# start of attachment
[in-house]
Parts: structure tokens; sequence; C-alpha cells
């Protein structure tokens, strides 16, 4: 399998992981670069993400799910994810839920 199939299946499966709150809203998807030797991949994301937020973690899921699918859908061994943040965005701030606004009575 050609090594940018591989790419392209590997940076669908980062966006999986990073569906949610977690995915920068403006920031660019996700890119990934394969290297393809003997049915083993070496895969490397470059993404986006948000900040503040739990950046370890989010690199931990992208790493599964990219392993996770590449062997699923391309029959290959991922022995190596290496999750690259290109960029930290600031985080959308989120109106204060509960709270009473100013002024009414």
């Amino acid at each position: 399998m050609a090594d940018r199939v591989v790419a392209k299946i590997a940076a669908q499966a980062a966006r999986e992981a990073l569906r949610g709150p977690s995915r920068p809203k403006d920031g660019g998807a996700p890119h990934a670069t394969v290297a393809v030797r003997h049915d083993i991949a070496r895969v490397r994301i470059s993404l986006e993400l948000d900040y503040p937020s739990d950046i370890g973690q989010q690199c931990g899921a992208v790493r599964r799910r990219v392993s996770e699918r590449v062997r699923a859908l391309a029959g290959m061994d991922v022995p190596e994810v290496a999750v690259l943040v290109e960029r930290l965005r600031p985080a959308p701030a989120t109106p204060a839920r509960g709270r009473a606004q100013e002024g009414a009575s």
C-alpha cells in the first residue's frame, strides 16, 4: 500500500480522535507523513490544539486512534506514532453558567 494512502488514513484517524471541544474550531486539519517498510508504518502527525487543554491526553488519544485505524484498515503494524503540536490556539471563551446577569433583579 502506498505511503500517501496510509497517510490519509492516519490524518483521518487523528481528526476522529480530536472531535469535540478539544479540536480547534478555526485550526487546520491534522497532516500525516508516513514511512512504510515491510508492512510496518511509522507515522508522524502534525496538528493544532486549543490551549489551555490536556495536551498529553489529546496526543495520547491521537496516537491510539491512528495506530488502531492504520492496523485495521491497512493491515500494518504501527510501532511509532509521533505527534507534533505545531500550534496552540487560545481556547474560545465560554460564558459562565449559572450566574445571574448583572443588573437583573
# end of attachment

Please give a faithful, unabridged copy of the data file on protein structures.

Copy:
[in-house]
Parts: structure tokens; sequence; C-alpha cells
């Protein structure tokens, strides 16, 4: 399998992981670069993400799910994810839920 199939299946499966709150809203998807030797991949994301937020973690899921699918859908061994943040965005701030606004009575 050609090594940018591989790419392209590997940076669908980062966006999986990073569906949610977690995915920068403006920031660019996700890119990934394969290297393809003997049915083993070496895969490397470059993404986006948000900040503040739990950046370890989010690199931990992208790493599964990219392993996770590449062997699923391309029959290959991922022995190596290496999750690259290109960029930290600031985080959308989120109106204060509960709270009473100013002024009414």
């Amino acid at each position: 399998m050609a090594d940018r199939v591989v790419a392209k299946i590997a940076a669908q499966a980062a966006r999986e992981a990073l569906r949610g709150p977690s995915r920068p809203k403006d920031g660019g998807a996700p890119h990934a670069t394969v290297a393809v030797r003997h049915d083993i991949a070496r895969v490397r994301i470059s993404l986006e993400l948000d900040y503040p937020s739990d950046i370890g973690q989010q690199c931990g899921a992208v790493r599964r799910r990219v392993s996770e699918r590449v062997r699923a859908l391309a029959g290959m061994d991922v022995p190596e994810v290496a999750v690259l943040v290109e960029r930290l965005r600031p985080a959308p701030a989120t109106p204060a839920r509960g709270r009473a606004q100013e002024g009414a009575s």
C-alpha cells in the first residue's frame, strides 16, 4: 500500500480522535507523513490544539486512534506514532453558567 494512502488514513484517524471541544474550531486539519517498510508504518502527525487543554491526553488519544485505524484498515503494524503540536490556539471563551446577569433583579 502506498505511503500517501496510509497517510490519509492516519490524518483521518487523528481528526476522529480530536472531535469535540478539544479540536480547534478555526485550526487546520491534522497532516500525516508516513514511512512504510515491510508492512510496518511509522507515522508522524502534525496538528493544532486549543490551549489551555490536556495536551498529553489529546496526543495520547491521537496516537491510539491512528495506530488502531492504520492496523485495521491497512493491515500494518504501527510501532511509532509521533505527534507534533505545531500550534496552540487560545481556547474560545465560554460564558459562565449559572450566574445571574448583572443588573437583573